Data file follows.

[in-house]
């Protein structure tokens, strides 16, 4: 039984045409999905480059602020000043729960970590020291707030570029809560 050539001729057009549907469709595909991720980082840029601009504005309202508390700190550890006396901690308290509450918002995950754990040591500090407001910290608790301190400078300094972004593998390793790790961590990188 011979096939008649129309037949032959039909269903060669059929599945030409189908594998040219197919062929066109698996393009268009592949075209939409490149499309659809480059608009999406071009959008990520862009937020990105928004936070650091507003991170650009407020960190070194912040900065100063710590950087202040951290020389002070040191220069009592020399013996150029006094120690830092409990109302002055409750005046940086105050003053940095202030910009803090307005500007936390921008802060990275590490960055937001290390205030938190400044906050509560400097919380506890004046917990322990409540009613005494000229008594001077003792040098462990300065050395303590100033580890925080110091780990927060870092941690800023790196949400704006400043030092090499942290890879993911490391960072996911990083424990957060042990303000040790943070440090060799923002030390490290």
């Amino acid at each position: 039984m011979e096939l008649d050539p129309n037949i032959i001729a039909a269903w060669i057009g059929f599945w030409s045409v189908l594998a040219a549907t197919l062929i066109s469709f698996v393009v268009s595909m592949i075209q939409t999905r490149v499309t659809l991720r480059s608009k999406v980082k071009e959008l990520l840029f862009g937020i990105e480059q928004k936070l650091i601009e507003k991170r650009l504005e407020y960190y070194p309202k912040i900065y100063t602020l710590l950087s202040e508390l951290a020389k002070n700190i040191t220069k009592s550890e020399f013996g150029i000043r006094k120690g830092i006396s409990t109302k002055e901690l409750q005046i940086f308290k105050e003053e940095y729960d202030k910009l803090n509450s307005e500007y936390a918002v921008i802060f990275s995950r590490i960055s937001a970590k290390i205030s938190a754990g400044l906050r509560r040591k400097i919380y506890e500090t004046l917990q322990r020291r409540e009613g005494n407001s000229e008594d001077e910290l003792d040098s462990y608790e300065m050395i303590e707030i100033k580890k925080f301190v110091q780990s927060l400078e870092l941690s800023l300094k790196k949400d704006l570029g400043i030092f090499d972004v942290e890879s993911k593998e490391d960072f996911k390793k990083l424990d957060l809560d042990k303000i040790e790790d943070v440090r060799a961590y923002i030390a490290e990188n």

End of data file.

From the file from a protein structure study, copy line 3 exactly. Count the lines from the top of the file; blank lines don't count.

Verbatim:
């Amino acid at each position: 039984m011979e096939l008649d050539p129309n037949i032959i001729a039909a269903w060669i057009g059929f599945w030409s045409v189908l594998a040219a549907t197919l062929i066109s469709f698996v393009v268009s595909m592949i075209q939409t999905r490149v499309t659809l991720r480059s608009k999406v980082k071009e959008l990520l840029f862009g937020i990105e480059q928004k936070l650091i601009e507003k991170r650009l504005e407020y960190y070194p309202k912040i900065y100063t602020l710590l950087s202040e508390l951290a020389k002070n700190i040191t220069k009592s550890e020399f013996g150029i000043r006094k120690g830092i006396s409990t109302k002055e901690l409750q005046i940086f308290k105050e003053e940095y729960d202030k910009l803090n509450s307005e500007y936390a918002v921008i802060f990275s995950r590490i960055s937001a970590k290390i205030s938190a754990g400044l906050r509560r040591k400097i919380y506890e500090t004046l917990q322990r020291r409540e009613g005494n407001s000229e008594d001077e910290l003792d040098s462990y608790e300065m050395i303590e707030i100033k580890k925080f301190v110091q780990s927060l400078e870092l941690s800023l300094k790196k949400d704006l570029g400043i030092f090499d972004v942290e890879s993911k593998e490391d960072f996911k390793k990083l424990d957060l809560d042990k303000i040790e790790d943070v440090r060799a961590y923002i030390a490290e990188n």